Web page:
The HomeHawk’s image quality very good, much better than I expected to get through a double pane of glass. The color night vision is impressive, too, providing enough brightness to identify people’s faces and details like the color of their hair and clothes. There is noticeable fisheye distortion of the image, though. Hopefully, this will be addressed in future versions; there are wider-angle cameras that have a much less pronounced fisheye effect.
The HomeHawk app needs some work, though. When you open to the live-feed screen, it looks much like any other home security camera’s. Live video is displayed at the top, with buttons for taking a screenshot, manually recording video, and enabling motion tracking—which places a blue box around moving objects so they’re easier to follow—on a toolbar below it. The bottom half of the screen is where event clips are displayed, along with buttons that let you filter them by a different criteria, such as event-triggered recordings and those that have been recorded manually.
But navigating the app isn’t at all intuitive, as I found when I realized the camera wasn’t recording anything or pushing me any alerts. In the notification settings in the Setting menu I found a message that says “The ‘Motion Detection’ notifications can be changed from the mode settings,” but I couldn’t find anything labeled “mode settings” anywhere in the app. I eventually stumbled upon them when I tapped something labeled “Basic,” with no explanation of what it was, on the app’s home screen. It turns out this is where you select from one of three preset modes: Basic, which only captures live video and is the camera’s default; 24/7, which enables continuous recording; and Protection, which enables event recording and notifications. There’s also a Custom option where you can set your own parameters.
Once I enabled Protection mode, the camera started sending me motion alerts and automatically recording video triggered by movements. Unfortunately, it was recording and notifying me about every car that passed down my street. I assumed there would be a way to turn person detection on, and by extension, general motion detection off; but apparently, HomeHawk’s detection doesn’t work that way. Both types of detection are active at the same time. Again, some kind of documentation in the app would’ve helped here. Ultimately, I solved the problem by lowering the detection sensitivity and creating a detection zone around the driveway entrance by blocking out the rest of the frame in the app.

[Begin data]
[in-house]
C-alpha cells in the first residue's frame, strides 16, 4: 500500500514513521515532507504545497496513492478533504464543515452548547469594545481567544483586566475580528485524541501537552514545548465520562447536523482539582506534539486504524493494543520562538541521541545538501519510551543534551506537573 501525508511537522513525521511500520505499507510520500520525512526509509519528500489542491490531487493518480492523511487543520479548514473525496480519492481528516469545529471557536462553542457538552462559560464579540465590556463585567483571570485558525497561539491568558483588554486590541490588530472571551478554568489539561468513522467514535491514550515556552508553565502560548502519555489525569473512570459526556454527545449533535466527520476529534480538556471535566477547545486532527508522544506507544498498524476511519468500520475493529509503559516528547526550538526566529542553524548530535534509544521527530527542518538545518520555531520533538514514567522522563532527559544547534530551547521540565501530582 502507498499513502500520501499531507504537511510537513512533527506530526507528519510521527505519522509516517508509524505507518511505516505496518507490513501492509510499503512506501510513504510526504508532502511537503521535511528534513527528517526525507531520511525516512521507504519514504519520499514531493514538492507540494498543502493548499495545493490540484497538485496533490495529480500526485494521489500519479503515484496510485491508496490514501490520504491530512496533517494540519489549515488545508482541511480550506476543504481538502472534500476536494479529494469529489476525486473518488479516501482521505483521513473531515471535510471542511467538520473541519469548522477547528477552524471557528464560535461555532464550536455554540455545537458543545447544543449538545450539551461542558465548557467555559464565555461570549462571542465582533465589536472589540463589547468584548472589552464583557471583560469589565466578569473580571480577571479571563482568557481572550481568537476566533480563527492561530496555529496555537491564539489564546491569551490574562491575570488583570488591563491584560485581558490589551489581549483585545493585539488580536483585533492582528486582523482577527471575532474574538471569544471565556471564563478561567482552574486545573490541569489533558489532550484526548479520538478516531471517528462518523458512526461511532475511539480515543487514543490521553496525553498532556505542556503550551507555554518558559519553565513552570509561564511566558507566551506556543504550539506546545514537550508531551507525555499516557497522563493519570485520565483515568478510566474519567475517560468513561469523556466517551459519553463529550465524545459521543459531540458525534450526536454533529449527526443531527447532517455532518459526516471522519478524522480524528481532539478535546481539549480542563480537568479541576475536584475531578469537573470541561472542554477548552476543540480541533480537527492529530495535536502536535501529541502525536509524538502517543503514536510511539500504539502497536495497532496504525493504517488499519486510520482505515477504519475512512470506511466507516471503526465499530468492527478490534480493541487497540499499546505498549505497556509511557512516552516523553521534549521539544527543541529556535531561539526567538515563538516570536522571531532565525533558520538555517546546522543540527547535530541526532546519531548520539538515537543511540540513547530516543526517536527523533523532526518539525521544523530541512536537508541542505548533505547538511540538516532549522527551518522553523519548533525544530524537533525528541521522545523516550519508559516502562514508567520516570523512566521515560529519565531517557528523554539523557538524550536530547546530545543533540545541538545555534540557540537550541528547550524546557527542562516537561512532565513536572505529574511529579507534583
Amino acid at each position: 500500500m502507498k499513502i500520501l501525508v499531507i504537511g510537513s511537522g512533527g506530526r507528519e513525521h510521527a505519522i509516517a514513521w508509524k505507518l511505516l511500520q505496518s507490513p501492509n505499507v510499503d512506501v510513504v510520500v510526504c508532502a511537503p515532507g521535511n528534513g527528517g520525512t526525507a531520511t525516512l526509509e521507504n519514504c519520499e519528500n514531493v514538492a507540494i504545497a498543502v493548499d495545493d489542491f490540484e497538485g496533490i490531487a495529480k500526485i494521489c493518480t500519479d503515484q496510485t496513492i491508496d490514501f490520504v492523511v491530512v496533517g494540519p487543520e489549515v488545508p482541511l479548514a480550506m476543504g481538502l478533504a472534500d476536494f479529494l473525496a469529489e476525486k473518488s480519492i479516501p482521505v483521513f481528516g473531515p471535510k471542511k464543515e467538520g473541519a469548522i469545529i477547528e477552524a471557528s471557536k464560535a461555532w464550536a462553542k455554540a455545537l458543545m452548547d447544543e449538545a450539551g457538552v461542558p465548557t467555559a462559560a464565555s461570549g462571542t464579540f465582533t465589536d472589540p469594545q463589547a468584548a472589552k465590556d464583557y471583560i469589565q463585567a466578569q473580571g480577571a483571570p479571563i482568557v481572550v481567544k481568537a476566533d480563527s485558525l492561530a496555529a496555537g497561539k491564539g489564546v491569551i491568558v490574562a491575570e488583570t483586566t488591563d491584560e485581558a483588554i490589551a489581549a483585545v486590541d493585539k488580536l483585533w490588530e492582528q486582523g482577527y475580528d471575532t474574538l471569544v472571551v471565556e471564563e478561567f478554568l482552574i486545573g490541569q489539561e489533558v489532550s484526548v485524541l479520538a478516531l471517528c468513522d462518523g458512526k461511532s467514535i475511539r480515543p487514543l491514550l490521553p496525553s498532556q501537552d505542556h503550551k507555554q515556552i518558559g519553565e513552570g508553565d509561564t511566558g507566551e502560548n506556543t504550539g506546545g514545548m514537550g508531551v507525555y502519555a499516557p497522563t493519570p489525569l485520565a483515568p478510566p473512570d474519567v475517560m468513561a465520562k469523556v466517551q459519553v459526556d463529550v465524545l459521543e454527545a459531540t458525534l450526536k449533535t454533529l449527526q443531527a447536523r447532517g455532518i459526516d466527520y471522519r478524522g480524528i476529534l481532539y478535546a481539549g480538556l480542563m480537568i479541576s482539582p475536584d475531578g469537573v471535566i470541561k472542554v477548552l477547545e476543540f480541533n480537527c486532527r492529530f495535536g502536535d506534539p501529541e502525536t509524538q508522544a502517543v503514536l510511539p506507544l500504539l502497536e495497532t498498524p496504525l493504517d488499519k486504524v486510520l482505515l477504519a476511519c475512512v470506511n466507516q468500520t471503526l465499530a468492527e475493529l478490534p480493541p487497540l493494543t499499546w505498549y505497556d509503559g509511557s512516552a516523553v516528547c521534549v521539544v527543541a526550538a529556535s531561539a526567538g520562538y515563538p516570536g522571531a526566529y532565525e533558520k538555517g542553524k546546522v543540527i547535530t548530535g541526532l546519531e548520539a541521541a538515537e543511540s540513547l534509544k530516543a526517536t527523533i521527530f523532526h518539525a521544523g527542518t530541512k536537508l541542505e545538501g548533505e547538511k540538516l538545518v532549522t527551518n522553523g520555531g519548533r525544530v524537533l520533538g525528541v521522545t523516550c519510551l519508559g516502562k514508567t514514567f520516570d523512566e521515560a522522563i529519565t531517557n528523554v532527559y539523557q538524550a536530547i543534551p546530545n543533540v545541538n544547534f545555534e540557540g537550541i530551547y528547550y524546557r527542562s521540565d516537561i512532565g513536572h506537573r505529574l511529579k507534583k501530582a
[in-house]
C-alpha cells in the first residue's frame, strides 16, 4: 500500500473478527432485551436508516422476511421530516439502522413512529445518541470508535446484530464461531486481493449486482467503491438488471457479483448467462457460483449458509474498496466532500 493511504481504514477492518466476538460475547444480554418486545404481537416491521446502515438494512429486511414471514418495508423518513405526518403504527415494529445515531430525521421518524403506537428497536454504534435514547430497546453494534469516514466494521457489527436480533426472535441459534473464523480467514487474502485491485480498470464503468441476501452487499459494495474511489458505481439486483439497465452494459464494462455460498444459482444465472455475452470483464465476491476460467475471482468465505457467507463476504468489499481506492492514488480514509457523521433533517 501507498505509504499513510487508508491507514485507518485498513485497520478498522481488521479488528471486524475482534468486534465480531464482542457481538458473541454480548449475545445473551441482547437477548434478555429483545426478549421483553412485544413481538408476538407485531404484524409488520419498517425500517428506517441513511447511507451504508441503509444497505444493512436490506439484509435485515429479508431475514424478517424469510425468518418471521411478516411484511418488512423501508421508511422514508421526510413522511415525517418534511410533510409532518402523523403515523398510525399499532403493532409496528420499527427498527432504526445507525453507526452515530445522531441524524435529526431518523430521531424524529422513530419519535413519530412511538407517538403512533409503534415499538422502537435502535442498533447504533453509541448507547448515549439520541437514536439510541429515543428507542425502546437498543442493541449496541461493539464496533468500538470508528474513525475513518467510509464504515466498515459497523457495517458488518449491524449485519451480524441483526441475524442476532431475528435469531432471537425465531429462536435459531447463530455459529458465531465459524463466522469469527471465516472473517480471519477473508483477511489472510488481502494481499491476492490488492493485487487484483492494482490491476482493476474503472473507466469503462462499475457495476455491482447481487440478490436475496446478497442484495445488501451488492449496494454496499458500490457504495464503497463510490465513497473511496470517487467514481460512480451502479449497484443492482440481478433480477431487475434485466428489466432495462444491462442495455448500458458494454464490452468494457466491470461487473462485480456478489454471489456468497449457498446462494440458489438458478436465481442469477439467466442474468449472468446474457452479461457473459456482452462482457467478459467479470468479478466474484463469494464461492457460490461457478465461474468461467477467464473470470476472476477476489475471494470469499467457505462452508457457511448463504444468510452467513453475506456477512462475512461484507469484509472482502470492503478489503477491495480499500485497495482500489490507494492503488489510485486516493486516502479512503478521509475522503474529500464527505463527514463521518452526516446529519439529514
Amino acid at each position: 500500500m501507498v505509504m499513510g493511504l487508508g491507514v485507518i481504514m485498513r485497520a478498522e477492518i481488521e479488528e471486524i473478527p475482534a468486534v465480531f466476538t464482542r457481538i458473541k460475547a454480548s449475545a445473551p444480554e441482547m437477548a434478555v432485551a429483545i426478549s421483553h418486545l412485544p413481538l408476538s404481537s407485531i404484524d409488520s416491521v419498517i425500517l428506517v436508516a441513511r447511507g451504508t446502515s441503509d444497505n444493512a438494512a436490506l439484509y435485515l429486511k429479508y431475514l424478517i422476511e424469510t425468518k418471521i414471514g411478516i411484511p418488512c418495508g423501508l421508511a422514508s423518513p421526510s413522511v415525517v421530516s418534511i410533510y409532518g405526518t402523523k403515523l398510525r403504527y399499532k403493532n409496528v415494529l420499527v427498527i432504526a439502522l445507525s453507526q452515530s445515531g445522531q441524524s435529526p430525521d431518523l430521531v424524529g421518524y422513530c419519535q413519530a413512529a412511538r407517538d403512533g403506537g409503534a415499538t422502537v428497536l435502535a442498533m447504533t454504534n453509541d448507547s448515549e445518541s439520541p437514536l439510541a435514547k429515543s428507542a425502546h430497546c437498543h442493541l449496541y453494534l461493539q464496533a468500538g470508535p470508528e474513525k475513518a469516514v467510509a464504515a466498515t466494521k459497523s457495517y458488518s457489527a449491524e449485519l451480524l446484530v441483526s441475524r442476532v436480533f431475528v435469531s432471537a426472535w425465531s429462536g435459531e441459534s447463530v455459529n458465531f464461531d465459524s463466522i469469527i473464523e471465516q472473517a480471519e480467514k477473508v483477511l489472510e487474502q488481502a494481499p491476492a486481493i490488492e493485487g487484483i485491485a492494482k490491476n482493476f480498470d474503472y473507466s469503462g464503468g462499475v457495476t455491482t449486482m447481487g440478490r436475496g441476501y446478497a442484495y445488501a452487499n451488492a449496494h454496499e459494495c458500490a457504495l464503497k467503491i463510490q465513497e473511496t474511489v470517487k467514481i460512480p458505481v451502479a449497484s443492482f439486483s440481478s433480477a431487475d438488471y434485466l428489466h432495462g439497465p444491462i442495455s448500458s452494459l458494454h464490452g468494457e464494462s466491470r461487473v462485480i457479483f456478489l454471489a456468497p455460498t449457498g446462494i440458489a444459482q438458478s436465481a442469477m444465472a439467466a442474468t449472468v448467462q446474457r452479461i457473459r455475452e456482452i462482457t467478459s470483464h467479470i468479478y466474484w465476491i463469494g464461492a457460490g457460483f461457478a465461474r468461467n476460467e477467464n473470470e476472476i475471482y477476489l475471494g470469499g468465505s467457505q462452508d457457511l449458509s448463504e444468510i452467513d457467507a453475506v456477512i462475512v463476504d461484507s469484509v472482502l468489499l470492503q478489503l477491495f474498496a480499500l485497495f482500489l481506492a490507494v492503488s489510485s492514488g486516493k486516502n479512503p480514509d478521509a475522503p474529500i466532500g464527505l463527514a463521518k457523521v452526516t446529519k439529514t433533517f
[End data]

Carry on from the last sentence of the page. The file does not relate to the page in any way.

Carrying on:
Detection worked well once I sorted it all out. People were consistently identified apart from other types of motion, and alerts were timely and included a screenshot of the triggering event. You can play back video clips one at a time or in Rapid Playback mode, which time-lapses you through all the video clips in your timeline.
The HomeHawk Window Camera shows plenty of promise with its easy installation, excellent image, and accurate event detection. The HomeHawk app needs improvement, though, to bring the experience up to par with other home security cameras. Fortunately, that can be done relatively quickly through app updates, so it shouldn’t deter you if you’re looking for a way to monitor the area outside your home without the hassle of potential camera theft, complicated installations, and poor wireless signal strength. This camera has a lot of potential.